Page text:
Biostimulant of the red colouration of fruit. It favours the accumulation of anthocyanins, which are substances responsible for the red colouration of apples, and minimises their degradation due to environmental factors, thus achieving an increase in the coloured surface area of fruit and greater colour intensity.

cromar contains natural compounds named fructans, which are chains of oligosaccharides of fructose with an action based mainly on alleviating or minimising the effects of high temperatures on the denaturation of anthocyanins.

Fructans are a natural source of sugars which, thanks to their solubility and absorption, exert a number of beneficial effects:

  • They increase the osmotic potential of cells and maintain their water content under conditions of high temperatures, thereby avoiding the enzymatic and thermal destruction of anthocyanins.
  • As they reduce thermal stress, the photosynthetic rate is not reduced and the plant thus does not decrease its production of sugars.
  • They contribute to increasing the cell’s sugar content and stimulate the activity of the PAL enzyme (phenylalanine ammonia-lyase) involved in the synthesis of anthocyanins.
  • They inhibit the re-greening effect of gibberellins.


cromar achieves an increase in the coloured surface area of fruit and greater colour intensity, which makes it possible to harvest fruit in fewer harvesting passes, thus reducing crop load on trees at first harvest and favouring colouration of the remaining fruit.

This product is totally safe; its application does not pose any risks to the crop or the operator. It does not leave any residues.

crops, doses and time of application for cromar®

Crops, doses and time of application

Pome fruit trees, especially red apple varieties, e.g. Red Delicious and bicolour (Fuji, Gala, Annurca…) varieties

One application by foliar spray at the onset of ripening and another application 15 days later:

  • When the day temperature is 20–32 °C, apply a dose of 250 grams per 100 litres of water (2.5 kg per ha).
  • When the day temperature is above 32 °C, apply a dose of 300 grams per 100 litres of water (3 kg per ha).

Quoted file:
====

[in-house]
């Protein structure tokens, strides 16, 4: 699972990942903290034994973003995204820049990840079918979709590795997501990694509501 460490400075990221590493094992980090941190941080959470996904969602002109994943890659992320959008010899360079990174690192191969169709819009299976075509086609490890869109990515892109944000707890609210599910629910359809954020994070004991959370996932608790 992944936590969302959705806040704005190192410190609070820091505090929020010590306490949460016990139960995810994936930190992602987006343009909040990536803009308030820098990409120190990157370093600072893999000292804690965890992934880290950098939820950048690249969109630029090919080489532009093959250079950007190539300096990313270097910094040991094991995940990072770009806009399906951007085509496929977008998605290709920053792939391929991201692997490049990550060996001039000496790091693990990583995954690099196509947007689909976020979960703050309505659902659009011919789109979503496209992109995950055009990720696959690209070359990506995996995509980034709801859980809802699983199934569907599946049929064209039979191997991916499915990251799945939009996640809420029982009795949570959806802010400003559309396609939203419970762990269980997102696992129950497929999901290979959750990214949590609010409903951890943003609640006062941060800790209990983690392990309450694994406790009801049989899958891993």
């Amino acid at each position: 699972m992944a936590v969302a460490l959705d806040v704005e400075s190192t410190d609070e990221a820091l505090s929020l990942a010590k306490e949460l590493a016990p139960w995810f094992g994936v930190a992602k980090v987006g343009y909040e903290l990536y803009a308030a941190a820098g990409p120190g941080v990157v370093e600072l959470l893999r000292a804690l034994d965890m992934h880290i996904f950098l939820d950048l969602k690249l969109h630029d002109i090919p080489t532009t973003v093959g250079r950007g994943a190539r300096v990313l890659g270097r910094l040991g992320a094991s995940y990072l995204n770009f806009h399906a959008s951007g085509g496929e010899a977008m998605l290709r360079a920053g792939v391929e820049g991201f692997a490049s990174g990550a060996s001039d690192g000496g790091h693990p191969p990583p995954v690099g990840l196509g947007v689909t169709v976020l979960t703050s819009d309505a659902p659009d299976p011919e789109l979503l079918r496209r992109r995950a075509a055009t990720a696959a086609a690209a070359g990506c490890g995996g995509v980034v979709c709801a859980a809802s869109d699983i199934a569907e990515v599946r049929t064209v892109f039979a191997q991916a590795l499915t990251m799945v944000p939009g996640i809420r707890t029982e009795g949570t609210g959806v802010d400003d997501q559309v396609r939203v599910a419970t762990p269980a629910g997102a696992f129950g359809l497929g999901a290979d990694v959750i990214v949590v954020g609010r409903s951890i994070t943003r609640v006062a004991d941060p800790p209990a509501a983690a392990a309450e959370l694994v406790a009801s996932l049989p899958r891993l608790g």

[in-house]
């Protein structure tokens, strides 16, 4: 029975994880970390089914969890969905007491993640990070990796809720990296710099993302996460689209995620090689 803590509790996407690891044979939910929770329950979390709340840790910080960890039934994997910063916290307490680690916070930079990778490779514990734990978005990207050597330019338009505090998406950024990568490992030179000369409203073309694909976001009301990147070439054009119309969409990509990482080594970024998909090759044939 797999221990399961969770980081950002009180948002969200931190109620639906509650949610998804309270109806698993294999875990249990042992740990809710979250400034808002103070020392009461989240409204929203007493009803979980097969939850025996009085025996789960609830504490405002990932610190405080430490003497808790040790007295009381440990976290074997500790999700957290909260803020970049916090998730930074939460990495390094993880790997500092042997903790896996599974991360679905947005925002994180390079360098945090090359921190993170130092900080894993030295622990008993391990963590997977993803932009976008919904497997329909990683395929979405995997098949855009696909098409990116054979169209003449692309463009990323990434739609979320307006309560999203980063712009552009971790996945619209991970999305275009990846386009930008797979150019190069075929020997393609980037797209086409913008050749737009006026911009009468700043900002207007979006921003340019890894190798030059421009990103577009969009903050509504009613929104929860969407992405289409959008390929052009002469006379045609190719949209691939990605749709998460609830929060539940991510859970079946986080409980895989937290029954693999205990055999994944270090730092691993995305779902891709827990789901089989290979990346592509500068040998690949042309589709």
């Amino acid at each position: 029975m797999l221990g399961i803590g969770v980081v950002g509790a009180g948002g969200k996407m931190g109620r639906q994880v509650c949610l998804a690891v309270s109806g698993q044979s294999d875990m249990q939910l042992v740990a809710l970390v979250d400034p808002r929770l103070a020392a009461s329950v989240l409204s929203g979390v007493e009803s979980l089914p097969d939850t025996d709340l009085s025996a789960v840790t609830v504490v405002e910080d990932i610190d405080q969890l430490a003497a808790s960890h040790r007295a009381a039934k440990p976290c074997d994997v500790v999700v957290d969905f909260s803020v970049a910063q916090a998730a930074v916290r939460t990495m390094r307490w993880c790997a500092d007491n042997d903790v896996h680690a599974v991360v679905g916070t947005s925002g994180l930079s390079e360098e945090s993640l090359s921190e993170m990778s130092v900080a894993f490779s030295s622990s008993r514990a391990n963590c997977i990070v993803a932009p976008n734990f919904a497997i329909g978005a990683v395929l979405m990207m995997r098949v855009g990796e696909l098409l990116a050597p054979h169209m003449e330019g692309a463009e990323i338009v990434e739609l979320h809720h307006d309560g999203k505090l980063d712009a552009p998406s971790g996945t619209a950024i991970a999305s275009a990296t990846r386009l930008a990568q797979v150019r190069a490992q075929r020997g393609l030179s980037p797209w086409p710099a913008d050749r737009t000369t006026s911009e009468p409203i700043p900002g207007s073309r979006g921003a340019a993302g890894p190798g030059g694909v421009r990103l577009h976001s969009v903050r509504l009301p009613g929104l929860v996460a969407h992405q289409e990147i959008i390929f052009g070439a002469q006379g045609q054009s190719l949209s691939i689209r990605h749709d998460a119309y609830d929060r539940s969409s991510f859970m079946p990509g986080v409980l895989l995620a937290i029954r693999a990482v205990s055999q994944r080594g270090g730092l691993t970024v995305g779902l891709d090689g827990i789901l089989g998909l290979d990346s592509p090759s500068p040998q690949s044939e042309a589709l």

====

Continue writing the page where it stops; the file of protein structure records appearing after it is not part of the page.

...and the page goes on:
how colour develops

The appearance of colour is associated with fruit ripening. Chloroplasts in fruit cells are “dismantled”, which destroys chlorophylls. This phenomenon unmasks other existing pigments, such as carotenoids (β-carotene, lycopene). In addition, ripening involves the de novo synthesis of flavonoid pigments located in the vacuole, the most abundant being anthocyans or anthocyanins.

Anthocyanins are synthesised through the phenylpropanoid pathway; their precursor is phenylalanine. The first enzyme to act on this precursor in this pathway is phenylalanine-ammonia-lyase (PAL). This pathway is regulated at a genetic level and is highly sensitive to abiotic factors, such as temperature, light or UV radiation and osmotic stress, and to hormone levels (gibberellins) or mineral elements, such as inorganic nitrogen.

stabilisation of anthocyanins

Anthocyanins are stabilised by glycosylation; they bind to sugar molecules by the action of the enzyme UDP-glucose flavonol 3-0-glucosyltransferase at the onset of ripening (colour change) and accumulate in the vacuoles of epidermal cells during fruit ripening. The sugar in anthocyanin molecules confers them solubility and stability.

anthocyanins = cyanidin (aglycone molecule) + sugar

The type and number of sugar molecules bound to the aglycone, the position of the bond and other factors play an important role in the colour and stability of anthocyanins. Another factor of stabilisation is copigmentation, which is the acetylation of sugars with colourless flavonoids.